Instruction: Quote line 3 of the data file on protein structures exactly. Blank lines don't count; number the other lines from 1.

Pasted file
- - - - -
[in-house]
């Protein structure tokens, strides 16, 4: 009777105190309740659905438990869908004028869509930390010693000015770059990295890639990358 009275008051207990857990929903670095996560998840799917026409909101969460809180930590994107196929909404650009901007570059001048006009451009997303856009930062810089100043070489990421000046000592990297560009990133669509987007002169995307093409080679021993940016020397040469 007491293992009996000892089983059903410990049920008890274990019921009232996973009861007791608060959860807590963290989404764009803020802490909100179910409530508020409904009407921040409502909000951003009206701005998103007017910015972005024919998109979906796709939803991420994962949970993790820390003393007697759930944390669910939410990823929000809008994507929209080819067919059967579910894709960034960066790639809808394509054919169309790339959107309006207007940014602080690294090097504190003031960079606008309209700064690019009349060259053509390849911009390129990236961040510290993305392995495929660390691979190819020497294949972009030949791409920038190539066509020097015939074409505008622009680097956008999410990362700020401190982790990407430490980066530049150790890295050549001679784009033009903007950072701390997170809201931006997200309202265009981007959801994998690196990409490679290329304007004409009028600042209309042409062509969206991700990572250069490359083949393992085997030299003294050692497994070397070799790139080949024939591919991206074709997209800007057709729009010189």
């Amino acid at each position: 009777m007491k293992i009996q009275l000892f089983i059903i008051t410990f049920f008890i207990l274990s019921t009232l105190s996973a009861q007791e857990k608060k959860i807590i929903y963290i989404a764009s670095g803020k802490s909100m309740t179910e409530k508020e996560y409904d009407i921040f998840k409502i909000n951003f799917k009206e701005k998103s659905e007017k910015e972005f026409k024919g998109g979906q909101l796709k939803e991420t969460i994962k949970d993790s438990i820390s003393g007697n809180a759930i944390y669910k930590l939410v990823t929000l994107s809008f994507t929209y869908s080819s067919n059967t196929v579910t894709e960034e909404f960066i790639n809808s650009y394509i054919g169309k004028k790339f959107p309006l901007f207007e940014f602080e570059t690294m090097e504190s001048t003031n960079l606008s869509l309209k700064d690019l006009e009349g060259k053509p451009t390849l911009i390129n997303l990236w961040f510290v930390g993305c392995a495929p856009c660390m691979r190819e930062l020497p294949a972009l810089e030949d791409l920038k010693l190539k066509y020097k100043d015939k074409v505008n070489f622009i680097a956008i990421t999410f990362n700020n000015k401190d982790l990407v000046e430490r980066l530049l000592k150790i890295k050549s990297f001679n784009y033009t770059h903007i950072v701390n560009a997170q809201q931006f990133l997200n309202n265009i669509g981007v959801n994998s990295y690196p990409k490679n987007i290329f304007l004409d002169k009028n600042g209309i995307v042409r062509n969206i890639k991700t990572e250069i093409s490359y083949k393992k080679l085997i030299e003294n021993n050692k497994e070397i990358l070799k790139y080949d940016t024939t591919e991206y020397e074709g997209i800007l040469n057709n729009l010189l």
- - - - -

């Amino acid at each position: 009777m007491k293992i009996q009275l000892f089983i059903i008051t410990f049920f008890i207990l274990s019921t009232l105190s996973a009861q007791e857990k608060k959860i807590i929903y963290i989404a764009s670095g803020k802490s909100m309740t179910e409530k508020e996560y409904d009407i921040f998840k409502i909000n951003f799917k009206e701005k998103s659905e007017k910015e972005f026409k024919g998109g979906q909101l796709k939803e991420t969460i994962k949970d993790s438990i820390s003393g007697n809180a759930i944390y669910k930590l939410v990823t929000l994107s809008f994507t929209y869908s080819s067919n059967t196929v579910t894709e960034e909404f960066i790639n809808s650009y394509i054919g169309k004028k790339f959107p309006l901007f207007e940014f602080e570059t690294m090097e504190s001048t003031n960079l606008s869509l309209k700064d690019l006009e009349g060259k053509p451009t390849l911009i390129n997303l990236w961040f510290v930390g993305c392995a495929p856009c660390m691979r190819e930062l020497p294949a972009l810089e030949d791409l920038k010693l190539k066509y020097k100043d015939k074409v505008n070489f622009i680097a956008i990421t999410f990362n700020n000015k401190d982790l990407v000046e430490r980066l530049l000592k150790i890295k050549s990297f001679n784009y033009t770059h903007i950072v701390n560009a997170q809201q931006f990133l997200n309202n265009i669509g981007v959801n994998s990295y690196p990409k490679n987007i290329f304007l004409d002169k009028n600042g209309i995307v042409r062509n969206i890639k991700t990572e250069i093409s490359y083949k393992k080679l085997i030299e003294n021993n050692k497994e070397i990358l070799k790139y080949d940016t024939t591919e991206y020397e074709g997209i800007l040469n057709n729009l010189l």